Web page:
This time I would like to strike a blow for “patent intelligence”. Part of the reason for this is simply that I personally believe that “patent intelligence” could help a lot of companies win the battle against their competitors. Another significant reason is my own personal interest in this field.
As we all know, technology-based firms continuously seek to discover new technologies and to translate these into commercially flourishing products or services: products or services that can be protected from competition by patents or other intellectual property rights. This usually requires knowledge of the market and of trends in the market: who are your current (and potential future) competitors; who are your potential partners; which technologies attract growing interest and which do not; who are the most productive inventors within a certain technical field; are there any potential barriers of entry into a new technical field, etc., etc.? This is where patent analysis comes into play.
Patent analysis can have significant value for a company in helping to understand and predict the development of the competitive technology landscape. Once the patent analysis has been carried out, the next key stage in patent intelligence is what is known as “patent mapping”. Patent mapping can be displayed by, for example, visual representations using bar graphs, polygonal line graphs, pie charts and other charts/graphs, or even by visual presentations known as “Patent Landscapes”. Visualization is an effective and appealing way of representing the results of this type of analysis.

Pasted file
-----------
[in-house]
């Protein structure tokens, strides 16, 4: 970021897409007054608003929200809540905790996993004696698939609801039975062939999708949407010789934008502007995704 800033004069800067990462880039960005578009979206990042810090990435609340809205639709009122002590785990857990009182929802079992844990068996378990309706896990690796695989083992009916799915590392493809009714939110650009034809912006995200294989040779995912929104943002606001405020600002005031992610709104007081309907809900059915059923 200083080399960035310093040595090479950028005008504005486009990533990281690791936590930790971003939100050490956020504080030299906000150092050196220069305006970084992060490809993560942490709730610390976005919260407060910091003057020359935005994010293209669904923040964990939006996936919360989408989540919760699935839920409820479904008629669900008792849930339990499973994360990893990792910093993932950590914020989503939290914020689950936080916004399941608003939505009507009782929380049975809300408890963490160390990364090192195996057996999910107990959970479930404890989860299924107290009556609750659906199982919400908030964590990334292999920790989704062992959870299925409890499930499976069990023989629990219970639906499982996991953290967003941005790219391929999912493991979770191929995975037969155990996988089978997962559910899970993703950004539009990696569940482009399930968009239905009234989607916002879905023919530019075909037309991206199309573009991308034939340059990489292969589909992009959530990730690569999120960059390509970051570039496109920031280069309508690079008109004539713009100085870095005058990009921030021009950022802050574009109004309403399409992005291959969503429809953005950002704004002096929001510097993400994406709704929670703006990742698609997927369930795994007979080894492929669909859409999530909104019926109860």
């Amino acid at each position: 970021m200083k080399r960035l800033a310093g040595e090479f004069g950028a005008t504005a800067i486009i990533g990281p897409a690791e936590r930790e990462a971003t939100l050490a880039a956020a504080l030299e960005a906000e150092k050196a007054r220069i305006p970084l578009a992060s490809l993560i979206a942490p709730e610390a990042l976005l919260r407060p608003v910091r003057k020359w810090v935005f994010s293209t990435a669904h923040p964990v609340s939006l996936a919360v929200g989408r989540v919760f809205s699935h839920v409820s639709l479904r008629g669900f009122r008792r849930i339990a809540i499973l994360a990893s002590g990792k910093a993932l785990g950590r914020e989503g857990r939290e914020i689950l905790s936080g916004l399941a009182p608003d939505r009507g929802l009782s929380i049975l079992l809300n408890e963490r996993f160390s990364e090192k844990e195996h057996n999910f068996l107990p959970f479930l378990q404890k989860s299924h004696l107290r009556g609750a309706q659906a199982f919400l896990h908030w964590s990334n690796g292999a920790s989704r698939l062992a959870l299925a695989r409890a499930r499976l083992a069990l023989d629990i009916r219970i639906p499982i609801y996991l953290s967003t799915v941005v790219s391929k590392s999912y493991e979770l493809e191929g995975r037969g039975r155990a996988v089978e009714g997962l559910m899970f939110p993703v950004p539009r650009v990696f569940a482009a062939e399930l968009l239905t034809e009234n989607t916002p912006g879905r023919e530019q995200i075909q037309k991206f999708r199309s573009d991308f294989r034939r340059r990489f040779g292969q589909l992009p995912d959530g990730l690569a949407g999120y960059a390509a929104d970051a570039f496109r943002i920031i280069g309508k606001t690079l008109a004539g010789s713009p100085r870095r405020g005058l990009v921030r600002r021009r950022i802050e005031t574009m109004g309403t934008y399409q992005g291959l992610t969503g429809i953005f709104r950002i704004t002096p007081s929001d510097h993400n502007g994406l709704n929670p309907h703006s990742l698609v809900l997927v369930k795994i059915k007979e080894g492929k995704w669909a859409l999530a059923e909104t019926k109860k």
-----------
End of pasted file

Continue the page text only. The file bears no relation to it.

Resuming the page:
Patent mapping is a technique for transforming patent information into business intelligence to help CEOs, VPs and others to make well-informed decisions. It is a technique that uses patent information to create graphical representations of patents relevant to a particular technical field, which can be used to illustrate a competitor’s relative patent strength in this area. Intelligence such as this may then allow a company to plan its R&D efforts, evaluate the strength of its patent portfolio relative to its competitors, identify potential M&A opportunities, and so on. Patent mapping gives CEOs and VPs a good way of looking at and understanding the patent landscape without having to understand all the intricacies of patent law. I am certain that many small and medium-sized companies would benefit from this type of analysis.
So, if you want to achieve the leading position you so dearly desire, begin mapping the patent landscape around you…
Christian Arkelius, Patent Attorney